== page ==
NOTE: Restrictions are in place to limit access to one or more of the files associated with this item. Authorized users must log in to gain access. Non-authorized users do not have access to these files.
Visit the Energy Systems Laboratory Homepage.
Incorporating Carbon in Energy Planning at Industrial Facilities
Climate legislation appears increasingly likely, reflected by intensifying legislative activity and two generally supportive presidential candidates. Most who track climate legislation predict that a law will be passed in late 2009 or early 2010. Regulations and emission limits are expected in 2012 or 2013, although some mandatory pre-compliance greenhouse gas (GHG) emissions reporting by “covered entities” will need to begin near term. The most significant ramification of climate legislation for industrial facilities will be that GHG emissions will, starting in the first compliance year, have a per tonne emission cost; this will either have to be paid for in (1) pass-through costs on more expensive power or fuel, (2) purchases of allowances for emissions, or (3) purchases of carbon offsets (i.e., CO2 reduction or sequestration projects to offset emissions). Although much remains uncertain as to the nature of the legislation, the inevitability of a per-tonne emissions cost makes it important to begin planning for this economic responsibility right away. If this future carbon liability is not considered in financial analysis, then projects that reduce future carbon-related expenditures may be overlooked in favor of those that will be less economically advantageous without pricing carbon cost. In this respect, it is important to “shadow price” carbon into financial forecasting, especially in capital planning. Heretofore, all planning for carbon reduction should be made against a properly documented emissions baseline, with full accommodation of the rules of carbon reduction project origination and monetization. If these rules are met in advance, pre-compliance carbon reduction projects may be eligible to earn bankable credits once climate legislation is in effect. However, if capital projects are planned and financed without proper accommodation of the crediting rules, then bankable credits will not be claimable, and the capital spending will not be as efficiently used. This paper speaks to methods of analyzing a facility’s potential greenhouse gas liability and establishing a system of greenhouse gas management that “shadow prices” carbon into financial planning. The lecture will also give a status report on carbon legislation, and a brief mention of the rules of carbon crediting, as spelled out in the most widely accepted protocol.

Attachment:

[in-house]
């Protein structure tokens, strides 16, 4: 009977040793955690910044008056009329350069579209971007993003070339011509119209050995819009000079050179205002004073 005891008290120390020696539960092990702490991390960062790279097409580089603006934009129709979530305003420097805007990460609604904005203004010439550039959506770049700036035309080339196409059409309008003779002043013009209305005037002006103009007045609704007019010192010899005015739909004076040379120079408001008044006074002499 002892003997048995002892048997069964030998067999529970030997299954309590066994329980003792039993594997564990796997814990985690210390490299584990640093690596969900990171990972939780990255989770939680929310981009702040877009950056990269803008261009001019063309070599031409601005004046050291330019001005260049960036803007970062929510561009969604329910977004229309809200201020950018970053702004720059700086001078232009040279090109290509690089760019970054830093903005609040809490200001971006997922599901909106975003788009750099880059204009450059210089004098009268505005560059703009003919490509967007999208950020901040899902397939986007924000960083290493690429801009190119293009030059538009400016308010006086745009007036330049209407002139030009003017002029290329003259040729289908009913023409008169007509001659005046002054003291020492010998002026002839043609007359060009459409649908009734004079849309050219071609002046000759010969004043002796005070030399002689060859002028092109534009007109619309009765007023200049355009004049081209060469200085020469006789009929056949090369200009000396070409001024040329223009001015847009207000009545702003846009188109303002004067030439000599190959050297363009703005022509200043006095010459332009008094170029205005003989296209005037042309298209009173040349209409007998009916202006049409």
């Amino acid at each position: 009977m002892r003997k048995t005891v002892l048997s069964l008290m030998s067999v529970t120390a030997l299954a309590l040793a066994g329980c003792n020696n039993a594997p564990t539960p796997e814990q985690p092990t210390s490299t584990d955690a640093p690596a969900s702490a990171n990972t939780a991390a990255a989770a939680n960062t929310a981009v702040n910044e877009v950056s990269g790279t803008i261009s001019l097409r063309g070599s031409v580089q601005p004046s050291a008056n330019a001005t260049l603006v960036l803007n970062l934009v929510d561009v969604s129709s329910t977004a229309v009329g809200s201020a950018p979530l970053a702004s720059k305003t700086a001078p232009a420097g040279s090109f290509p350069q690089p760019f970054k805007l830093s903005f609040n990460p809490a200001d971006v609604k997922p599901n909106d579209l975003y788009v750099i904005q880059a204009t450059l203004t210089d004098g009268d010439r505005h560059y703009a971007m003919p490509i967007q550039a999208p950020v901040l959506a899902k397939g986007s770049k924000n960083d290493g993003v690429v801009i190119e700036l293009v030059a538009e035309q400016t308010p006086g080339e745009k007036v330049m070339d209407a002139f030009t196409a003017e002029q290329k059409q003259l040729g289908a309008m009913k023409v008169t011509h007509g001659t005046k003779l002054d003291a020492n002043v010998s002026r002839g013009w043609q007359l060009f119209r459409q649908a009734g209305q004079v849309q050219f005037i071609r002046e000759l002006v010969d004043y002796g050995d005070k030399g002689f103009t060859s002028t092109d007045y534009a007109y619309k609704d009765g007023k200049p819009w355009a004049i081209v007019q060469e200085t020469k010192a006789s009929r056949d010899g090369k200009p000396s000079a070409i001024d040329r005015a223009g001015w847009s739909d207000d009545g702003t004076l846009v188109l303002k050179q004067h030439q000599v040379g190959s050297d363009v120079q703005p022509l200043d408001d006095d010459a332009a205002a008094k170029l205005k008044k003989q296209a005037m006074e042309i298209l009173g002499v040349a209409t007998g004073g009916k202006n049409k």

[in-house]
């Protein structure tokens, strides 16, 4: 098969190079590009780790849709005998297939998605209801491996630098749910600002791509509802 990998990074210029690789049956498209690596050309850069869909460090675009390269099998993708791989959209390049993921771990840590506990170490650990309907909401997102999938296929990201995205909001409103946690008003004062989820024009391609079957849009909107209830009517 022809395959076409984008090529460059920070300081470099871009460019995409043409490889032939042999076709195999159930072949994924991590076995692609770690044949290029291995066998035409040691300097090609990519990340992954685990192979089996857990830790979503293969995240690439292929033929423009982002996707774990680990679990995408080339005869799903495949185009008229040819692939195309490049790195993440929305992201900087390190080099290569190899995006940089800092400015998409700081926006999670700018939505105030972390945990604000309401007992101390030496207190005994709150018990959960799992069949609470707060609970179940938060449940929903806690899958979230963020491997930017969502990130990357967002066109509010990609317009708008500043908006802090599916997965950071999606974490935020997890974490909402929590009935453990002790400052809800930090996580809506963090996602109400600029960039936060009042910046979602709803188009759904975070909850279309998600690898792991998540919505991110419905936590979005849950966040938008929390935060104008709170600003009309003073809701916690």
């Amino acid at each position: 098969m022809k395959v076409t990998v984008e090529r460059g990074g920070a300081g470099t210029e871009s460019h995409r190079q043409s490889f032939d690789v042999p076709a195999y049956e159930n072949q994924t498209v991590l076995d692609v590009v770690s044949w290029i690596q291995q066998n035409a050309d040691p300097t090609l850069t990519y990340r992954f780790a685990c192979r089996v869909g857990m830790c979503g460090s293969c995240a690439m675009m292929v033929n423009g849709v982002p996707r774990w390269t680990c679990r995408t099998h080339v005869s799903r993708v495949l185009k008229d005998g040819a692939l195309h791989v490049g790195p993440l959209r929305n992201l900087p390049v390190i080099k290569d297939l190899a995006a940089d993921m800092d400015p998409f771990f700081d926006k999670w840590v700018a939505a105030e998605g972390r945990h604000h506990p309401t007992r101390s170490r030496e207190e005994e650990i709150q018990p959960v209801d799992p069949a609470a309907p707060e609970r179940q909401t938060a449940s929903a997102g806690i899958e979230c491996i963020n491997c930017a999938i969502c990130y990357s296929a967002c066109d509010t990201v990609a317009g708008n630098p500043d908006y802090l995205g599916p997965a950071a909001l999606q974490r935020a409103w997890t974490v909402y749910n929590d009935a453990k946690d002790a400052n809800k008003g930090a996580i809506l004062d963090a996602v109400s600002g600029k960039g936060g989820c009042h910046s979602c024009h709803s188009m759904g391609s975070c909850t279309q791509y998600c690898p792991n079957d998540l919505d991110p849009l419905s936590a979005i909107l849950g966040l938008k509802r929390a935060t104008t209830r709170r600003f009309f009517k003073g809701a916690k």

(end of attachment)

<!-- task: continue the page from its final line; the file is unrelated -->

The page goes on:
Smith, K. (2009). Incorporating Carbon in Energy Planning at Industrial Facilities. Energy Systems Laboratory. Available electronically from